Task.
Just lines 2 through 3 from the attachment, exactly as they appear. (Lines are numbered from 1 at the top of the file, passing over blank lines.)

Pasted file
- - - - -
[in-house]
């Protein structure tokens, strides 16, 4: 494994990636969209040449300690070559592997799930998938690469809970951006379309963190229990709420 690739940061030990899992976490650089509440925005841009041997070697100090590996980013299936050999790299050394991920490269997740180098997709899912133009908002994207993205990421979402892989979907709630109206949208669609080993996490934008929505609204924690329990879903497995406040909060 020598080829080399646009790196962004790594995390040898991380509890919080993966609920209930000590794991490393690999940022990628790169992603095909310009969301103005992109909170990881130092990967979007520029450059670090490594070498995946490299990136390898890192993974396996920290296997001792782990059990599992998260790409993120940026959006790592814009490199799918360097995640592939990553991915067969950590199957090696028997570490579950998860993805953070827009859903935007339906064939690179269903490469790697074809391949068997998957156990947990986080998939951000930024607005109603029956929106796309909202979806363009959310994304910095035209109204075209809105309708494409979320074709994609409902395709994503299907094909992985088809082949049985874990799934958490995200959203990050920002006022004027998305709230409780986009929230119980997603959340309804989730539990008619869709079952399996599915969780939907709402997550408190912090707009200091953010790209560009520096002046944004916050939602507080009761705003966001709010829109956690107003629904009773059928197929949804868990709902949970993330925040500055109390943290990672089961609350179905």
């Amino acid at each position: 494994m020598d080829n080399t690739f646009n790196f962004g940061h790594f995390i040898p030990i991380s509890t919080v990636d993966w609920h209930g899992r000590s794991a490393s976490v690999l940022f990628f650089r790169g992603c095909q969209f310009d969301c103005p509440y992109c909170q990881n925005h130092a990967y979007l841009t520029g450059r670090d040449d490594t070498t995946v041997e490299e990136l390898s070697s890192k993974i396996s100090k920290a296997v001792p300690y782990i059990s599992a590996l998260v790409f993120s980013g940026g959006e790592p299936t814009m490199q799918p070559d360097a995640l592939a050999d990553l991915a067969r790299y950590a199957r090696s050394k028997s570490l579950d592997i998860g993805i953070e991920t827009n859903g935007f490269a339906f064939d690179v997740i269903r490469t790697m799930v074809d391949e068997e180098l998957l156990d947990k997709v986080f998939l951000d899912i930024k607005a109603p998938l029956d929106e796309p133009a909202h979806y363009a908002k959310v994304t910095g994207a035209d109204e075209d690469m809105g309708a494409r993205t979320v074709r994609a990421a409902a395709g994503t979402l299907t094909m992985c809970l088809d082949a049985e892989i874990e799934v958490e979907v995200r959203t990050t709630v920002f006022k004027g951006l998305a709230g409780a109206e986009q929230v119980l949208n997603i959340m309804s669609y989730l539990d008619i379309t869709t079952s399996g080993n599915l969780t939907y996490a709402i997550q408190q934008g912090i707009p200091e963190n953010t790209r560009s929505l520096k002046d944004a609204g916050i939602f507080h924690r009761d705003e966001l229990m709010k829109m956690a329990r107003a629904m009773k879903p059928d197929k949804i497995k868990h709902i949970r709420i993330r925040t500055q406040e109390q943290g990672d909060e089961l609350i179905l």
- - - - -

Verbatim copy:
């Protein structure tokens, strides 16, 4: 494994990636969209040449300690070559592997799930998938690469809970951006379309963190229990709420 690739940061030990899992976490650089509440925005841009041997070697100090590996980013299936050999790299050394991920490269997740180098997709899912133009908002994207993205990421979402892989979907709630109206949208669609080993996490934008929505609204924690329990879903497995406040909060 020598080829080399646009790196962004790594995390040898991380509890919080993966609920209930000590794991490393690999940022990628790169992603095909310009969301103005992109909170990881130092990967979007520029450059670090490594070498995946490299990136390898890192993974396996920290296997001792782990059990599992998260790409993120940026959006790592814009490199799918360097995640592939990553991915067969950590199957090696028997570490579950998860993805953070827009859903935007339906064939690179269903490469790697074809391949068997998957156990947990986080998939951000930024607005109603029956929106796309909202979806363009959310994304910095035209109204075209809105309708494409979320074709994609409902395709994503299907094909992985088809082949049985874990799934958490995200959203990050920002006022004027998305709230409780986009929230119980997603959340309804989730539990008619869709079952399996599915969780939907709402997550408190912090707009200091953010790209560009520096002046944004916050939602507080009761705003966001709010829109956690107003629904009773059928197929949804868990709902949970993330925040500055109390943290990672089961609350179905």
């Amino acid at each position: 494994m020598d080829n080399t690739f646009n790196f962004g940061h790594f995390i040898p030990i991380s509890t919080v990636d993966w609920h209930g899992r000590s794991a490393s976490v690999l940022f990628f650089r790169g992603c095909q969209f310009d969301c103005p509440y992109c909170q990881n925005h130092a990967y979007l841009t520029g450059r670090d040449d490594t070498t995946v041997e490299e990136l390898s070697s890192k993974i396996s100090k920290a296997v001792p300690y782990i059990s599992a590996l998260v790409f993120s980013g940026g959006e790592p299936t814009m490199q799918p070559d360097a995640l592939a050999d990553l991915a067969r790299y950590a199957r090696s050394k028997s570490l579950d592997i998860g993805i953070e991920t827009n859903g935007f490269a339906f064939d690179v997740i269903r490469t790697m799930v074809d391949e068997e180098l998957l156990d947990k997709v986080f998939l951000d899912i930024k607005a109603p998938l029956d929106e796309p133009a909202h979806y363009a908002k959310v994304t910095g994207a035209d109204e075209d690469m809105g309708a494409r993205t979320v074709r994609a990421a409902a395709g994503t979402l299907t094909m992985c809970l088809d082949a049985e892989i874990e799934v958490e979907v995200r959203t990050t709630v920002f006022k004027g951006l998305a709230g409780a109206e986009q929230v119980l949208n997603i959340m309804s669609y989730l539990d008619i379309t869709t079952s399996g080993n599915l969780t939907y996490a709402i997550q408190q934008g912090i707009p200091e963190n953010t790209r560009s929505l520096k002046d944004a609204g916050i939602f507080h924690r009761d705003e966001l229990m709010k829109m956690a329990r107003a629904m009773k879903p059928d197929k949804i497995k868990h709902i949970r709420i993330r925040t500055q406040e109390q943290g990672d909060e089961l609350i179905l």